Saturday, January 29, 2011


Halflings are not a true race, but rather an unfortunate phenomenon that has visited the humans generations. A halfling is born of human parents, a sickly, deformed, thing that is looked upon as curse. Those couples that bear a halfling baby are said to have angered the gods or committed a sin they had yet to repent for. While some compassionate parents will raise the child, despite its ill omen, most put their child out into the woods to die from exposure. Many halflings suffer this fate, yet some survive. Those that did wait, just outside human settlements, for more of their kind to be cast aside so that they can take them in and raise them to adulthood, for halflings are born sterile and can never produce anymore of their kind.

Halflings are usually not welcome within human communities, some may tolerate their presence, while most will drive them out of town, or worse. Some may be hired by nobles to act as entertainment or picked up by troubadours to become an oddity in their act, but most are looked upon as a walking curse. Because of this, halflings tend to be self reliant, and while they may work with others, they trust very few besides themselves.

Physical Description: Halflings vary greatly in their look, though all are much smaller then humans and most are smaller still then dwarves averaging under four feet tall and weighing less the 90 lbs. All halflings are born with some number of physical deformities, which can be as subtle as an unnatural skin color to as terrifying as having claws instead of hands or vestigial wings or atrophied limbs. No two halflings are ever exactly the same and those with more extreme deformities stay far away from human lands (if they survive for more then a few years). Halflings have no uniform age range, many die young due to complications because of their physical anomalies while some have been reported to be alive for hundreds of years.

Why They Adventure: Most halflings adventure because they have no other means to support themselves. While many are content to live off the land outside civilized regions, a halfling still has a human sense of curiosity and desire to be part of a group (even if he believes he is fully self reliant). While some can find work in more tolerating towns, most find adventuring the only option left for them. Adventuring parties are far more tolerating then most, they’ve been exposed to things that would drive a normal man mad, a halfling that is willing to fight by their side is never taken for granted. Also, traveling with an adventuring party may allow a halfling to enter towns and other civilized areas as a group of adventurers can certainly prove intimidating for those wishing harm to a halfling (though few adventuring parties can handle an entire town mob, so they should not be so quick to test this theory).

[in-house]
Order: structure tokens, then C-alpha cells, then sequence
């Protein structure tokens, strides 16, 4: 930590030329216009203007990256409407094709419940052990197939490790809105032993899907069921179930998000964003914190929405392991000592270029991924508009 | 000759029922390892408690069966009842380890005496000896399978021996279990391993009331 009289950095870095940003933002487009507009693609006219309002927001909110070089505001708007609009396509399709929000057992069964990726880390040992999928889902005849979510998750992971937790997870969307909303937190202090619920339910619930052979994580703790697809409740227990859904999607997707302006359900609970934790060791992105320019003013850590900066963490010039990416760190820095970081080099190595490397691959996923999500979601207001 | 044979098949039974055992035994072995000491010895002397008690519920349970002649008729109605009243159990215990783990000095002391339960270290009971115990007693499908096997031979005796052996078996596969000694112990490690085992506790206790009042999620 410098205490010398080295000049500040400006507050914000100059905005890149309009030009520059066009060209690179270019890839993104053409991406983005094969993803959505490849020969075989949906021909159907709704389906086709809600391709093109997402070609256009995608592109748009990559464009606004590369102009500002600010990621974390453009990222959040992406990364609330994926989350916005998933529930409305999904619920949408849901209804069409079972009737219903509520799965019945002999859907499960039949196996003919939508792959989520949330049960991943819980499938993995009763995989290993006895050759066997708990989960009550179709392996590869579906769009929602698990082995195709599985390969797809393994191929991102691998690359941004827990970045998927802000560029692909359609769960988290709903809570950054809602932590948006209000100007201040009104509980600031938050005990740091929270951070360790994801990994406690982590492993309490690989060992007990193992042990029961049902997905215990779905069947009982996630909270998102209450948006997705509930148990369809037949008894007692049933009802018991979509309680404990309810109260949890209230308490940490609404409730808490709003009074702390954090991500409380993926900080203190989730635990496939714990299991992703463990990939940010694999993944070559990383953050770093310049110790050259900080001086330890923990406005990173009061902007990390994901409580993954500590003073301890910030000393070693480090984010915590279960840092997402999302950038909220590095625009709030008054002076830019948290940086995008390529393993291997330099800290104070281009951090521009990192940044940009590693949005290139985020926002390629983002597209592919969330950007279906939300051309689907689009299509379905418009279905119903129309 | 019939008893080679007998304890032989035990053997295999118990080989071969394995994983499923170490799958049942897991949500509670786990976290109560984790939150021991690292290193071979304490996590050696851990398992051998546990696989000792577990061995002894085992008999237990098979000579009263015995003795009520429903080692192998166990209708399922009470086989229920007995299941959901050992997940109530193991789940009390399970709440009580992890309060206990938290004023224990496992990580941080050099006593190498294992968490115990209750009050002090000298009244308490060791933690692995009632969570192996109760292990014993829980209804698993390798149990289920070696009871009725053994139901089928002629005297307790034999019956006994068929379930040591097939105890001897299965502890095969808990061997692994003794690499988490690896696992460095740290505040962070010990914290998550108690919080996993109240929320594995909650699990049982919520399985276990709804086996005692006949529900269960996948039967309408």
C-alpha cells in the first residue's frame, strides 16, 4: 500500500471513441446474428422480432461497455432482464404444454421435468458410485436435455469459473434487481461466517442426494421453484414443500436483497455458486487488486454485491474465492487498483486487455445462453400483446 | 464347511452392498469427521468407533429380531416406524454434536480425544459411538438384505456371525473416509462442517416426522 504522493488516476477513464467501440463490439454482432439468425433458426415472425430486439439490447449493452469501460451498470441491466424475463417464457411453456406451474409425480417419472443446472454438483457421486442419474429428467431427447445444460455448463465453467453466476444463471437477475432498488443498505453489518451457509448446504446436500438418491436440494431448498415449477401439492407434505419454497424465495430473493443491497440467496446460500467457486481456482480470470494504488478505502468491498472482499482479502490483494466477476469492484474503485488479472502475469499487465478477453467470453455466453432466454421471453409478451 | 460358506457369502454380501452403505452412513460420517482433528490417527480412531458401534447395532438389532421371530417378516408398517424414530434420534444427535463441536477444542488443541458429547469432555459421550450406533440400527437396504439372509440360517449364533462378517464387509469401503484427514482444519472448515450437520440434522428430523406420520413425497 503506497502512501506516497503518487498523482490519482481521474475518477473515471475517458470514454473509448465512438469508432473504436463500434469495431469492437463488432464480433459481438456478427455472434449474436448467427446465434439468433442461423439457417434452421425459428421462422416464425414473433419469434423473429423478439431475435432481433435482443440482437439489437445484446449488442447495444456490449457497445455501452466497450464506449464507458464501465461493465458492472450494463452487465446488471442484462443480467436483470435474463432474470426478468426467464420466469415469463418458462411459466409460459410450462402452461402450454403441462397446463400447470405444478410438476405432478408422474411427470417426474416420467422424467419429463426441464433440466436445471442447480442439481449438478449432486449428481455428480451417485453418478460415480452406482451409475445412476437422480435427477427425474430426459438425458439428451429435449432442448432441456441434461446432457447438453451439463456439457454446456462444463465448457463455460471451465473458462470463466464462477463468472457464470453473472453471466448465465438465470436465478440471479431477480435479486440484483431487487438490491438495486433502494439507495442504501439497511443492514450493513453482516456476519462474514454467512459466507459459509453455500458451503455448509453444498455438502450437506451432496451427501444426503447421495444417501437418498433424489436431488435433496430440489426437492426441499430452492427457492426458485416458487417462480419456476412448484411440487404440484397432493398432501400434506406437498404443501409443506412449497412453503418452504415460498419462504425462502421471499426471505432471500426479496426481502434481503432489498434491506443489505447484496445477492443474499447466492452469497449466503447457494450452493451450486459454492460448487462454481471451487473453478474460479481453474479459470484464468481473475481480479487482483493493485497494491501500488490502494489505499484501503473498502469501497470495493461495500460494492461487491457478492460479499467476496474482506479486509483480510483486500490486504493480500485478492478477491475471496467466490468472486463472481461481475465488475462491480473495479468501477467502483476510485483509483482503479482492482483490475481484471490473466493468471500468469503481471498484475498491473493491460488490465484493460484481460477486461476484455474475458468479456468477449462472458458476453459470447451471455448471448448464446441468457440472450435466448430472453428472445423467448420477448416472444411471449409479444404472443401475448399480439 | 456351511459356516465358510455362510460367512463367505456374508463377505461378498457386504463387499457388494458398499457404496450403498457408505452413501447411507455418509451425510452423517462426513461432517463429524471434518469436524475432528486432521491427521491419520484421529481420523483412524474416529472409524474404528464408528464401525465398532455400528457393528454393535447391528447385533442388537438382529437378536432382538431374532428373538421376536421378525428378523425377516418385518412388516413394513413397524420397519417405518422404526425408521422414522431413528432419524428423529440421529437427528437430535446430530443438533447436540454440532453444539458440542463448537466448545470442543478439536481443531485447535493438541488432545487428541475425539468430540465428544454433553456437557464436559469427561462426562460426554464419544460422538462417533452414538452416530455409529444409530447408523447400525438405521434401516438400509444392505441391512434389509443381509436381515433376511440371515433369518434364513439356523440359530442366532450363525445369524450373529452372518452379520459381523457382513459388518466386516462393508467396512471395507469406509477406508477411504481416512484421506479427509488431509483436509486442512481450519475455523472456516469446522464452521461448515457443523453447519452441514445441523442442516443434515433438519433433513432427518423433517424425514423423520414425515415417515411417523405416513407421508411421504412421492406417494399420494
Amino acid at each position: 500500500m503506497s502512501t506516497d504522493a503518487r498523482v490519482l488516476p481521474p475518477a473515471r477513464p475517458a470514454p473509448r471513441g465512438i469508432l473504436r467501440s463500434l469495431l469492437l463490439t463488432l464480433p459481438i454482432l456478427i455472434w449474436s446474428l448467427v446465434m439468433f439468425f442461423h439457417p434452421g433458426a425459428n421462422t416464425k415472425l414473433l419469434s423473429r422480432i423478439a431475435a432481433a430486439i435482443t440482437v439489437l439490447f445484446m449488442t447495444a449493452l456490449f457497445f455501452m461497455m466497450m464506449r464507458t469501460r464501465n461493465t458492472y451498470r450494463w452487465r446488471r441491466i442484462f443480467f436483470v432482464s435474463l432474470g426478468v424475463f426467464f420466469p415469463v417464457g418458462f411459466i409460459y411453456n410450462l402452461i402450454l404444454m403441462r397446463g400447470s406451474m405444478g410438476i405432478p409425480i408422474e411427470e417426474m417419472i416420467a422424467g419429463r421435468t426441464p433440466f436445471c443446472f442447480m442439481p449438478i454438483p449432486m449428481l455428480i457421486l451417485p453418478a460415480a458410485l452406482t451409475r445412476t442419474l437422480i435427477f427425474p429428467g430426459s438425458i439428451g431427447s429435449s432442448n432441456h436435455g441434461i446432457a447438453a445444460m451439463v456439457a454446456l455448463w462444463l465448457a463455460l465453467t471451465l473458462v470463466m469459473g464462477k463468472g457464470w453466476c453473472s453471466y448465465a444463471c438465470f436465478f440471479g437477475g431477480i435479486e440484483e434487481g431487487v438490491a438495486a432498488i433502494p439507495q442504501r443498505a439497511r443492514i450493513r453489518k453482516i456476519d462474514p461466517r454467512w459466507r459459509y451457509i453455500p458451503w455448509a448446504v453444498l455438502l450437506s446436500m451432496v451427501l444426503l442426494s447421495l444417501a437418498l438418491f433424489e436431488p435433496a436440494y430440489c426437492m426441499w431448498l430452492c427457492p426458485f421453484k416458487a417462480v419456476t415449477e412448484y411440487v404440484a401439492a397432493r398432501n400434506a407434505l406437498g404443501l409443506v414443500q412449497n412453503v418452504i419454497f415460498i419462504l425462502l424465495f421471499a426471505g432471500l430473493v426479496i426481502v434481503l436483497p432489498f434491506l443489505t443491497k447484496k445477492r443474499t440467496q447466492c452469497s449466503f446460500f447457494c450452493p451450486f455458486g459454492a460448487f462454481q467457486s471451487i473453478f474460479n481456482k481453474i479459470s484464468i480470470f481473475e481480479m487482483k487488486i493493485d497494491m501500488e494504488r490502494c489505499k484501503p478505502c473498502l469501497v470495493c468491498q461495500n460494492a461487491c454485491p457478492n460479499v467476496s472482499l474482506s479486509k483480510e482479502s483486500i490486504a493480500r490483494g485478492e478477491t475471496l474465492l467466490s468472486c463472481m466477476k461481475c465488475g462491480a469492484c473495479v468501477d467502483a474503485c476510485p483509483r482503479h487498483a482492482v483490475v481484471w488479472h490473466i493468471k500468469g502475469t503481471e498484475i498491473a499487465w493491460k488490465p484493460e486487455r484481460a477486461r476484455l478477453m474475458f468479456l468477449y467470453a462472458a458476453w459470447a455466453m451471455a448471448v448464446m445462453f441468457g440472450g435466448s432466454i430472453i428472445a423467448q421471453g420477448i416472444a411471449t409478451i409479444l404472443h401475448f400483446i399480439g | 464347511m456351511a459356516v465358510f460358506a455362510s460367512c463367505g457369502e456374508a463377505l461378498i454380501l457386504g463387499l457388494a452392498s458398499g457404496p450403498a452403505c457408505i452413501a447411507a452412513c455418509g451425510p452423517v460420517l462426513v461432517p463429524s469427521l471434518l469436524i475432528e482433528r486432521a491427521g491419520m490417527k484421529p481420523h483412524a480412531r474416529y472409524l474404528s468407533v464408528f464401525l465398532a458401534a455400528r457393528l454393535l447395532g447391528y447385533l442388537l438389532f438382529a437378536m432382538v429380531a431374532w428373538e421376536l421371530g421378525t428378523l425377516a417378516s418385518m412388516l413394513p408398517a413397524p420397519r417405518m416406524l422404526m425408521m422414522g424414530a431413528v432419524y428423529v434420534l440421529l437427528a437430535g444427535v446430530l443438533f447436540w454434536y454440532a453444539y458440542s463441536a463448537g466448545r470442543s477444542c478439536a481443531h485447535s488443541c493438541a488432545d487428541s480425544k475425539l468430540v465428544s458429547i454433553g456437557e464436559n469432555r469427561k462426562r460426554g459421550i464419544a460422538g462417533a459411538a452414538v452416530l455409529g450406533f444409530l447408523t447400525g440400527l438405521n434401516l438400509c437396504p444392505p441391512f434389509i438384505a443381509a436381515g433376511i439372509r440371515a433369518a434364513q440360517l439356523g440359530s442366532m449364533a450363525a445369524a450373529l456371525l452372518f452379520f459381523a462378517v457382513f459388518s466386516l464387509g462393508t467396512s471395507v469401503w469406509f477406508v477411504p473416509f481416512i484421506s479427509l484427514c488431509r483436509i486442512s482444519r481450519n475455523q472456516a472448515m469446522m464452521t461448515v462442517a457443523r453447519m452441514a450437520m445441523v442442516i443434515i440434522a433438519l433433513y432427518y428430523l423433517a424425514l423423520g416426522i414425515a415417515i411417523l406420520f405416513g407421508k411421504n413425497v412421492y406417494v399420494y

Role-Playing Tips: A halfling should play up the fact that he relies on only himself. After all, humans think him a curse, elves find him disgusting, and while dwarves don’t seem to mind him, he’s pretty sure they’re snickering at him behind his back. A halfling has had to struggle to survive as long as he did and will always have to continue to do so, this often makes halflings gruff and without mirth. A halfling’s physical deformity is always a hindrance, never a boon, it is often painful or causes problems doing things others may take for granted, be mindful to always remind the rest of the party just what a halfling has to struggle with everyday.
The rest of the party should remember the stigma of the halfling as well, they were raised to see them as curses. For all intents and purposes, the halfling should not be alive. Even though adventurers are much more accepting of others then most (after facing the horrors they’ve faced, anyone fighting by their side is welcome, no matter how they appear), it is hard to shake off generations of belief.

Rule Changes: Halflings retain all the features as presented in Labyrinth Lord with the follow exception: Languages: Halflings speak Common and one Monster Language of their choice.

Thursday, January 27, 2011